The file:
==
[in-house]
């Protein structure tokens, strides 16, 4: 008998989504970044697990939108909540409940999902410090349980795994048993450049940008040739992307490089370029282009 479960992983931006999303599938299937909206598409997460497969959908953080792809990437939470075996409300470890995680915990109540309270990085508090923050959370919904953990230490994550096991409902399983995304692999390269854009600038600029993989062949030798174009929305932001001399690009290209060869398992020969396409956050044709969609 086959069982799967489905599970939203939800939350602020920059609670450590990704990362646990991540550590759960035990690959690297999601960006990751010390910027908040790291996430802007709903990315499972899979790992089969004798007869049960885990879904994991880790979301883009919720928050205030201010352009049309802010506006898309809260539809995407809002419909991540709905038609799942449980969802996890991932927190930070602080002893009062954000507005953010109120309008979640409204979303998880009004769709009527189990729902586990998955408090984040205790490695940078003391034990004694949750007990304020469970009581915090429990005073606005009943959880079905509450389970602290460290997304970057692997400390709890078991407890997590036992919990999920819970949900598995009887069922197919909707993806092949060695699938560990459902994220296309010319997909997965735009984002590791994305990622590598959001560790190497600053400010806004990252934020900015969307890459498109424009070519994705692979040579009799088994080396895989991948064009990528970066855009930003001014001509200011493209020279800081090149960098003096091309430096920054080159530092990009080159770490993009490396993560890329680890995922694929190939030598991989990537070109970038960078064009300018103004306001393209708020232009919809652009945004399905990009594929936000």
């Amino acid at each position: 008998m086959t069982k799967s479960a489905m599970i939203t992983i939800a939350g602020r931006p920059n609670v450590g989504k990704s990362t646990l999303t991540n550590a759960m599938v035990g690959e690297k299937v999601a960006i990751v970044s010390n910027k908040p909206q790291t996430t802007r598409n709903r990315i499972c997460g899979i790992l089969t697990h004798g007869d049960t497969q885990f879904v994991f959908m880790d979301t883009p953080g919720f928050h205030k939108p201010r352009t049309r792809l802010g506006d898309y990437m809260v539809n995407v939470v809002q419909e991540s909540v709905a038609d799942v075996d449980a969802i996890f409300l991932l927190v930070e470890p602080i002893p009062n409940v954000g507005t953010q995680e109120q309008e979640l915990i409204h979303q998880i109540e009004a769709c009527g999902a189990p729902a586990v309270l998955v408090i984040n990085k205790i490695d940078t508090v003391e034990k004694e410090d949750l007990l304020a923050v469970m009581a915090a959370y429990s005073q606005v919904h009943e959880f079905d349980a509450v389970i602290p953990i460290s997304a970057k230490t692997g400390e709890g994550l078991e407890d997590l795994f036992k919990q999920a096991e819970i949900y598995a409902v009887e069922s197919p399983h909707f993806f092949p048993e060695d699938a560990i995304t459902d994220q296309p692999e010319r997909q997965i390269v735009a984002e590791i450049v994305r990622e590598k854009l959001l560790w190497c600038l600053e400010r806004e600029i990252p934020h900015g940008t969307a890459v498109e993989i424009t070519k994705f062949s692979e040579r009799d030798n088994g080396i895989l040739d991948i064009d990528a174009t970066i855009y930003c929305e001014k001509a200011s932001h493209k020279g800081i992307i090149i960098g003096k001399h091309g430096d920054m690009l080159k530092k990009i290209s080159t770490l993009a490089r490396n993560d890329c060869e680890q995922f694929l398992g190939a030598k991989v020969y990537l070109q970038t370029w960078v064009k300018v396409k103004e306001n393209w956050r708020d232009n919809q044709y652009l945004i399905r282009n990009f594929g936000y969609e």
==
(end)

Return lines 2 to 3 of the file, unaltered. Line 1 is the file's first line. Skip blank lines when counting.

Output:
């Protein structure tokens, strides 16, 4: 008998989504970044697990939108909540409940999902410090349980795994048993450049940008040739992307490089370029282009 479960992983931006999303599938299937909206598409997460497969959908953080792809990437939470075996409300470890995680915990109540309270990085508090923050959370919904953990230490994550096991409902399983995304692999390269854009600038600029993989062949030798174009929305932001001399690009290209060869398992020969396409956050044709969609 086959069982799967489905599970939203939800939350602020920059609670450590990704990362646990991540550590759960035990690959690297999601960006990751010390910027908040790291996430802007709903990315499972899979790992089969004798007869049960885990879904994991880790979301883009919720928050205030201010352009049309802010506006898309809260539809995407809002419909991540709905038609799942449980969802996890991932927190930070602080002893009062954000507005953010109120309008979640409204979303998880009004769709009527189990729902586990998955408090984040205790490695940078003391034990004694949750007990304020469970009581915090429990005073606005009943959880079905509450389970602290460290997304970057692997400390709890078991407890997590036992919990999920819970949900598995009887069922197919909707993806092949060695699938560990459902994220296309010319997909997965735009984002590791994305990622590598959001560790190497600053400010806004990252934020900015969307890459498109424009070519994705692979040579009799088994080396895989991948064009990528970066855009930003001014001509200011493209020279800081090149960098003096091309430096920054080159530092990009080159770490993009490396993560890329680890995922694929190939030598991989990537070109970038960078064009300018103004306001393209708020232009919809652009945004399905990009594929936000």
């Amino acid at each position: 008998m086959t069982k799967s479960a489905m599970i939203t992983i939800a939350g602020r931006p920059n609670v450590g989504k990704s990362t646990l999303t991540n550590a759960m599938v035990g690959e690297k299937v999601a960006i990751v970044s010390n910027k908040p909206q790291t996430t802007r598409n709903r990315i499972c997460g899979i790992l089969t697990h004798g007869d049960t497969q885990f879904v994991f959908m880790d979301t883009p953080g919720f928050h205030k939108p201010r352009t049309r792809l802010g506006d898309y990437m809260v539809n995407v939470v809002q419909e991540s909540v709905a038609d799942v075996d449980a969802i996890f409300l991932l927190v930070e470890p602080i002893p009062n409940v954000g507005t953010q995680e109120q309008e979640l915990i409204h979303q998880i109540e009004a769709c009527g999902a189990p729902a586990v309270l998955v408090i984040n990085k205790i490695d940078t508090v003391e034990k004694e410090d949750l007990l304020a923050v469970m009581a915090a959370y429990s005073q606005v919904h009943e959880f079905d349980a509450v389970i602290p953990i460290s997304a970057k230490t692997g400390e709890g994550l078991e407890d997590l795994f036992k919990q999920a096991e819970i949900y598995a409902v009887e069922s197919p399983h909707f993806f092949p048993e060695d699938a560990i995304t459902d994220q296309p692999e010319r997909q997965i390269v735009a984002e590791i450049v994305r990622e590598k854009l959001l560790w190497c600038l600053e400010r806004e600029i990252p934020h900015g940008t969307a890459v498109e993989i424009t070519k994705f062949s692979e040579r009799d030798n088994g080396i895989l040739d991948i064009d990528a174009t970066i855009y930003c929305e001014k001509a200011s932001h493209k020279g800081i992307i090149i960098g003096k001399h091309g430096d920054m690009l080159k530092k990009i290209s080159t770490l993009a490089r490396n993560d890329c060869e680890q995922f694929l398992g190939a030598k991989v020969y990537l070109q970038t370029w960078v064009k300018v396409k103004e306001n393209w956050r708020d232009n919809q044709y652009l945004i399905r282009n990009f594929g936000y969609e």